June 26, 2008
From security to the environment — L.A. and Israel exchange ideas
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Villaraigosa inspects the remnants of kassam rockets launched from Gaza into Sderot. Official photo.
At the CleanTech roundtable, the L.A. delegation was briefed by some of Israel's leading green industrialists and entrepreneurs, including Ofer Bloch, president of Netafim, the world leader in drip-irrigation systems.
Although familiar with drip irrigation, which delivers water and fertilizer directly to plant roots, thereby reducing evaporation, the Los Angeles group was surprised to learn that Netafim's systems reduce water use by up to 50 percent and increase crop output approximately 30 percent.
The mayor noted that his own home sports an underground irrigation system.
"It worked well until some gophers came along," he said, eliciting a laugh. "No, really, it was a problem."
The delegation's members were particularly captivated by Shai Agassi, the boyish entrepreneur who plans to create a series of electric charging and battery exchange stations for the first generation of electric cars. If the project succeeds, Israel would become the first to establish a recharging network, and it could be a huge boon to the electric car industry, because existing models typically run only 100 miles on a single charge.
Agassi has signed an agreement whereby Renault-Nissan will provide the electric cars.
"We're creating swap stations," Agassi said of the network of 150 stations that would extend throughout Israel. "They look like a car wash. You exchange your car battery and drive off." The goal, he continued, "is to break the monopoly on oil imports and to lessen carbon monoxide emissions."
While impressed, some delegates asked whether the electricity for the cars would always be generated in a green way. Agassi responded that different municipalities and countries would need to make that decision.
H. David Nahai, Los Angeles Department of Water and Power CEO, noted that Israel "is still paying a great deal of attention to expanding coal capacity to provide energy, the source we feel is most problematic because it emits CO2. In Israel, 70 percent of its energy is produced by coal, compared to 46 percent in L.A. But Israel has also made tremendous advances in water conservation, desalinization and harnessing solar power."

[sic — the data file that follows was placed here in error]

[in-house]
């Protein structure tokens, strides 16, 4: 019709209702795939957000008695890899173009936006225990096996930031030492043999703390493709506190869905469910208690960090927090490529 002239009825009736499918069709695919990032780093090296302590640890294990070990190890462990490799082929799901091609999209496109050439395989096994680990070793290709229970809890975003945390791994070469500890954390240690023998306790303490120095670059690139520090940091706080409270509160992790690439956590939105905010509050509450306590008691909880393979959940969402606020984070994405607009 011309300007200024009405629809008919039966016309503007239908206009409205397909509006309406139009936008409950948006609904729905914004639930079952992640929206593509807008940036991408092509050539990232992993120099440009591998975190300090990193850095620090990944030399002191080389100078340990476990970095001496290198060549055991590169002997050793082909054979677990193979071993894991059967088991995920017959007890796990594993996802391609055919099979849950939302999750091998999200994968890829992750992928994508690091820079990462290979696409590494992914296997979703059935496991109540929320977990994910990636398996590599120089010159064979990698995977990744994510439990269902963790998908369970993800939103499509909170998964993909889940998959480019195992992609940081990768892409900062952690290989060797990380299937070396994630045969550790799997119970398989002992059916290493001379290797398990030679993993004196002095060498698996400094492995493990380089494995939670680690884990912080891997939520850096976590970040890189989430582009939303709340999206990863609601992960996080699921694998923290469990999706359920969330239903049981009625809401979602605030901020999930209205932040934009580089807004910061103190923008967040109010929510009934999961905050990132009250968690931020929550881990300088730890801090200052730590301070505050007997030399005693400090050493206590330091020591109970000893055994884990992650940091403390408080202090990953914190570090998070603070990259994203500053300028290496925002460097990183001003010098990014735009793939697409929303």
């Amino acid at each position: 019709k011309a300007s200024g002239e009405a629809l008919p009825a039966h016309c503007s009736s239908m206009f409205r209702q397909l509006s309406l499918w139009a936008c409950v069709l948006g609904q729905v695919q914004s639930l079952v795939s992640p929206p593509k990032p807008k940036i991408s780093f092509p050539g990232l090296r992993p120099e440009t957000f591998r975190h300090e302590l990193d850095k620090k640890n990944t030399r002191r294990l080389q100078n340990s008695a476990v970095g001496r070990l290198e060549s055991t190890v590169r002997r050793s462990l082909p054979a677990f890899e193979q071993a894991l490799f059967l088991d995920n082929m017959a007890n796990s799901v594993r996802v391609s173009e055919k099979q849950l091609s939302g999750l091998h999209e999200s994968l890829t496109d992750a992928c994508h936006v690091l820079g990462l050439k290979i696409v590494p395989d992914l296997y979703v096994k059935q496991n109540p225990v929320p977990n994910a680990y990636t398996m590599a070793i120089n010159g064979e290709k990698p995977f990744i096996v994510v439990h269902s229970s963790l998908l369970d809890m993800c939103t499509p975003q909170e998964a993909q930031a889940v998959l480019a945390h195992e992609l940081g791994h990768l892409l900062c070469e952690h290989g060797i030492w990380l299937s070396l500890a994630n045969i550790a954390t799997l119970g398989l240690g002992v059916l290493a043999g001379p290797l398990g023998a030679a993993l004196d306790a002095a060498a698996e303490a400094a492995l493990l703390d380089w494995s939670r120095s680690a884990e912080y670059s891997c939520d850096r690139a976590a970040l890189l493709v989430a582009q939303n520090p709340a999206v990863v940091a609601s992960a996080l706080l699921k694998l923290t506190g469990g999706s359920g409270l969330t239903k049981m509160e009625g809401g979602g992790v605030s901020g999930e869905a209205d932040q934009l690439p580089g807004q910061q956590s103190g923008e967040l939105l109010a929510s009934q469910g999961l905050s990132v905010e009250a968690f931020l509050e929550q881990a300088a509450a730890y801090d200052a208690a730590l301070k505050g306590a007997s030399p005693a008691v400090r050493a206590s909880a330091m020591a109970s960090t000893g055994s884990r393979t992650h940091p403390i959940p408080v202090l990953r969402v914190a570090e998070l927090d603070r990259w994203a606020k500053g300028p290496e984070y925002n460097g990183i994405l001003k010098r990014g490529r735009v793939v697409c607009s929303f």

Nahai also said he would like to see all new Israeli buildings incorporate many of the energy- and water-saving features that are now cropping up in Los Angeles, due to a new green building ordinance. The features range from waterless toilets and low-flow showers to compact fluorescent lighting and gray-water reusage utilizing rainwater captured on the roof or in a cistern. Israelis, in contrast, do not capture rainwater, but they do heat their water via rooftop solar panels.
"Israelis and Angelenos have a lot to learn from each other," Nahai concluded.
For his part, the mayor spoke with personal emotion about the trip's impact, not only on the future of Los Angeles but also on himself and his children, who accompanied him on the trip. Though he has visited Israel twice before, Villaraigosa called this visit "particularly meaningful."
"Bringing a delegation of top officials focused on security and the environment is an added element. The mayor added that he "grew up attending Catholic schools. My faith is important to me and my family.
"We feel a tremendous connection to the Holy Land and to the people of Israel," he said.